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Nat Rev Immunol. 2015 Dec;15(12):745-59. doi: 10.1038/nri3916.

New insights into the immunopathology and control of dengue virus infection.

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Division of Immunology and Inflammation, Department of Medicine, Hammersmith campus, Imperial College London, London W12 0NN, UK.
Dengue Hemorrhagic Fever Research Unit, Office for Research and Development, Siriraj Hospital, Mahidol University, Bangkok 10700, Thailand.
Oxford University Clinical Research Unit, Wellcome Trust Major Overseas Programme, Ho Chi Minh City, Vietnam.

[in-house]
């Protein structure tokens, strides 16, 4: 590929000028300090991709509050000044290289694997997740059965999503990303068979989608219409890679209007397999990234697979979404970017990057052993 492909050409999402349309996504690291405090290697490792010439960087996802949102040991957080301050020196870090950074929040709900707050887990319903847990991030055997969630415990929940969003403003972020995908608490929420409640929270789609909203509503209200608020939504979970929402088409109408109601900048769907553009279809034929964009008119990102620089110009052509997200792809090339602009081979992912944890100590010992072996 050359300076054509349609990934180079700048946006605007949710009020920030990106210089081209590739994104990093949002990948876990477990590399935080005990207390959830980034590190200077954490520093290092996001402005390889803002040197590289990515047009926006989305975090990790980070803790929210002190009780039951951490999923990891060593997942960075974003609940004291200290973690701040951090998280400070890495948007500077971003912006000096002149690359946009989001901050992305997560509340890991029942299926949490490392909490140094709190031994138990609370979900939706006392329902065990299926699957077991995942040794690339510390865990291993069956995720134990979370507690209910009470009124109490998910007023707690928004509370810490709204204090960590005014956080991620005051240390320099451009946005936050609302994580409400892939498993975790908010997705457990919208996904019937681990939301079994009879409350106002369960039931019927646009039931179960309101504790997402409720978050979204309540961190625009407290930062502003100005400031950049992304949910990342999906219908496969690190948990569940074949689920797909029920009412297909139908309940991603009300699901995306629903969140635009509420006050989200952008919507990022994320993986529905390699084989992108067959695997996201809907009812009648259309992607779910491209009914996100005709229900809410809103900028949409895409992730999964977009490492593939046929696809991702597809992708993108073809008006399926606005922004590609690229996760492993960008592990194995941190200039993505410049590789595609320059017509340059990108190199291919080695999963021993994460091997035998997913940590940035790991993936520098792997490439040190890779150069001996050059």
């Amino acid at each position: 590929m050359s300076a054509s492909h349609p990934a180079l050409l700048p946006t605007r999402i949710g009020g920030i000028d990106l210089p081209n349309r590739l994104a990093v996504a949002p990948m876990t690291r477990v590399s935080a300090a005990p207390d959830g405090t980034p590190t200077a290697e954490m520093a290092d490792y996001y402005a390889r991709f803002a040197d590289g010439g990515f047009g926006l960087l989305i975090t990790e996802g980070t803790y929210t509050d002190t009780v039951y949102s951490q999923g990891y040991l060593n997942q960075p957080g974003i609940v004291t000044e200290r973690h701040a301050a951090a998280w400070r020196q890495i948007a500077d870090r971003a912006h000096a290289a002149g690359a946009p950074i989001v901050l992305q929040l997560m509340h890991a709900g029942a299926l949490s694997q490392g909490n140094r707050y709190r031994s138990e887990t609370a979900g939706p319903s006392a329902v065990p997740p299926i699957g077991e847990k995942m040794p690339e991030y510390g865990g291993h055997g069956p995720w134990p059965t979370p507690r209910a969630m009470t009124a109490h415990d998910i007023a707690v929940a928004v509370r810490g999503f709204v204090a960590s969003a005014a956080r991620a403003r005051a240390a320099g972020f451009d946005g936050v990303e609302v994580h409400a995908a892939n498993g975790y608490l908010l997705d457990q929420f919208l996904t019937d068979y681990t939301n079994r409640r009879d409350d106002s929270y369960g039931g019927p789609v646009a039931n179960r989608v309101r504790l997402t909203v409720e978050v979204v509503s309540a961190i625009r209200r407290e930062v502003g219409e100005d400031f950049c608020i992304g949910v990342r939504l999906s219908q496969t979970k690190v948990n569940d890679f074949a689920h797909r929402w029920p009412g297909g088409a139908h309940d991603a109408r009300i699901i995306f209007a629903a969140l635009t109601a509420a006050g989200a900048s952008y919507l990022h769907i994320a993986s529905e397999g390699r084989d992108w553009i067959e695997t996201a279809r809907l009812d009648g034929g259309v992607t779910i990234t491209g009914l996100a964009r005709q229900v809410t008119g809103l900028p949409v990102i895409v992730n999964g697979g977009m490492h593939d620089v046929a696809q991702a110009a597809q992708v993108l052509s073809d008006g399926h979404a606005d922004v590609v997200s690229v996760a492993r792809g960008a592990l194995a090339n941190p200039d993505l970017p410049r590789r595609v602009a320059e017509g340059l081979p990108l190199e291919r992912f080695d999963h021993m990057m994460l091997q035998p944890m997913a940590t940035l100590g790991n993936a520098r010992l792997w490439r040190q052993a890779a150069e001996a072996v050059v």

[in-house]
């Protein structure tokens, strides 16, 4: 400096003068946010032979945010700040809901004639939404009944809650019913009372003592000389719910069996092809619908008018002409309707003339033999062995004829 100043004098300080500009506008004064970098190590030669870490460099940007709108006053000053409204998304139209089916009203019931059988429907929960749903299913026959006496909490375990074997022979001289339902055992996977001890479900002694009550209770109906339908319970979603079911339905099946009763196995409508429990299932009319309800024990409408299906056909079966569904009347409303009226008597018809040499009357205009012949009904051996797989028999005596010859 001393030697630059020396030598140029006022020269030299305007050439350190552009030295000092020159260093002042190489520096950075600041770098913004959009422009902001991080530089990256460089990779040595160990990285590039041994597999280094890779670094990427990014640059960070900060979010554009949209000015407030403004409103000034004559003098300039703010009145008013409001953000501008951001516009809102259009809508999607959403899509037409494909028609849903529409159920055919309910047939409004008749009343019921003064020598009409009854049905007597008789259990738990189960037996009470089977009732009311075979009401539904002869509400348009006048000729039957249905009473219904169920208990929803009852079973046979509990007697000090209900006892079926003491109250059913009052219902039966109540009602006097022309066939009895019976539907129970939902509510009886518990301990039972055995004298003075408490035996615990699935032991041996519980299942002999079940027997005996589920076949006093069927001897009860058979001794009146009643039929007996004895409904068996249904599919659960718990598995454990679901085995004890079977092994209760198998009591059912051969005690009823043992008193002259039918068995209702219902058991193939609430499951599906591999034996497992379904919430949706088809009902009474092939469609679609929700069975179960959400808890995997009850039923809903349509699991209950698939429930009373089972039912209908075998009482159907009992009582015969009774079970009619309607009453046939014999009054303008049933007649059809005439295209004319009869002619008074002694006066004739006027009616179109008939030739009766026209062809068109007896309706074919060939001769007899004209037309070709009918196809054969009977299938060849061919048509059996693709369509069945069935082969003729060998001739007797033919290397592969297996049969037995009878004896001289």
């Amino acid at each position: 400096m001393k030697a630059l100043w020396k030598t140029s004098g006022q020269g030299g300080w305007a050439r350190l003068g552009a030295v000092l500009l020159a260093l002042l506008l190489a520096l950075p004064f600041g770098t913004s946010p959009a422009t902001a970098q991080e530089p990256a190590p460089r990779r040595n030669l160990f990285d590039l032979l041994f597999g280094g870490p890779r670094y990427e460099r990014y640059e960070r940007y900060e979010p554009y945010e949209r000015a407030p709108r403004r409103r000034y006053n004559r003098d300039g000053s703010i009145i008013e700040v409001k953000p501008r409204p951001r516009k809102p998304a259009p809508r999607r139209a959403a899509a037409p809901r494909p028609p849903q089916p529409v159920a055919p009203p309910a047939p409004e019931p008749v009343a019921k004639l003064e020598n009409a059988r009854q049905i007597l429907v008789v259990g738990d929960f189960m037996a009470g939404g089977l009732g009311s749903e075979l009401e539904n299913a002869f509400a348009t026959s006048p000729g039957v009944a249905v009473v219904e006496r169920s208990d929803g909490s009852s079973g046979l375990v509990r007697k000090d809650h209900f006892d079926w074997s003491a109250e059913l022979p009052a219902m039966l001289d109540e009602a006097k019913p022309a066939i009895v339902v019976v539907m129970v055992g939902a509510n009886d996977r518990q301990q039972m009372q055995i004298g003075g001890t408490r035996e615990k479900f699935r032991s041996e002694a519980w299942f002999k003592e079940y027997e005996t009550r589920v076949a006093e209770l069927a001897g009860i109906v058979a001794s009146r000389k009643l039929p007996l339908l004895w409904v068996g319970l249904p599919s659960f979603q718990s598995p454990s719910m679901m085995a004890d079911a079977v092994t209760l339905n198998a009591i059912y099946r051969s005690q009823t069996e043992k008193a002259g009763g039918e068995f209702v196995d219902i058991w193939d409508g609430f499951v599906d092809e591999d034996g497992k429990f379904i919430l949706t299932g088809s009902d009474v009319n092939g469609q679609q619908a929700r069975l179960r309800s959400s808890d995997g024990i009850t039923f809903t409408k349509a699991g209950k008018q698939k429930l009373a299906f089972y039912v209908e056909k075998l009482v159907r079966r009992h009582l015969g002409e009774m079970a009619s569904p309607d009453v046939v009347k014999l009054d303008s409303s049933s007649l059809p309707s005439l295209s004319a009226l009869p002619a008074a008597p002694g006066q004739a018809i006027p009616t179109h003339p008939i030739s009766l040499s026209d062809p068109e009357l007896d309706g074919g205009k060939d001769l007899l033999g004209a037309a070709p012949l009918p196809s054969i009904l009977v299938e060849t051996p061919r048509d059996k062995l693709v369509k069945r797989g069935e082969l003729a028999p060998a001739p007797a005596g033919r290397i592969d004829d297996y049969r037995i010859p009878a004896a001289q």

Dengue virus poses a major threat to global public health: two-thirds of the world's population is now at risk from infection by this mosquito-borne virus. Dengue virus causes a range of diseases with a small proportion of infected patients developing severe plasma leakage that leads to dengue shock syndrome, organ impairment and bleeding. Infection with one of the four viral serotypes results in the development of homotypic immunity to that serotype. However, subsequent infection with a different serotype is associated with an increased risk of developing severe disease, which has led to the suggestion that severe disease is triggered by immunopathology. This Review outlines recent advances in the understanding of immunopathology, vaccine development and human monoclonal antibodies produced against dengue virus.

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